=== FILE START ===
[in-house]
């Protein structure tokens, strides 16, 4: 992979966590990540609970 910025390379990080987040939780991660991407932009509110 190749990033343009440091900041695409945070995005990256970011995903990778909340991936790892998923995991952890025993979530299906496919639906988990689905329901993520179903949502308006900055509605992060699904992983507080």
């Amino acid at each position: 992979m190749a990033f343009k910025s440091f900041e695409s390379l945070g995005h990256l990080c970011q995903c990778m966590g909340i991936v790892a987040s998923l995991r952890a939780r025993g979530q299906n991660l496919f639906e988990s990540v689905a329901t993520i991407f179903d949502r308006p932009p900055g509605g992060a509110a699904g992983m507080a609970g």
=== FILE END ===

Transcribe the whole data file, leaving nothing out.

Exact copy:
[in-house]
């Protein structure tokens, strides 16, 4: 992979966590990540609970 910025390379990080987040939780991660991407932009509110 190749990033343009440091900041695409945070995005990256970011995903990778909340991936790892998923995991952890025993979530299906496919639906988990689905329901993520179903949502308006900055509605992060699904992983507080």
């Amino acid at each position: 992979m190749a990033f343009k910025s440091f900041e695409s390379l945070g995005h990256l990080c970011q995903c990778m966590g909340i991936v790892a987040s998923l995991r952890a939780r025993g979530q299906n991660l496919f639906e988990s990540v689905a329901t993520i991407f179903d949502r308006p932009p900055g509605g992060a509110a699904g992983m507080a609970g």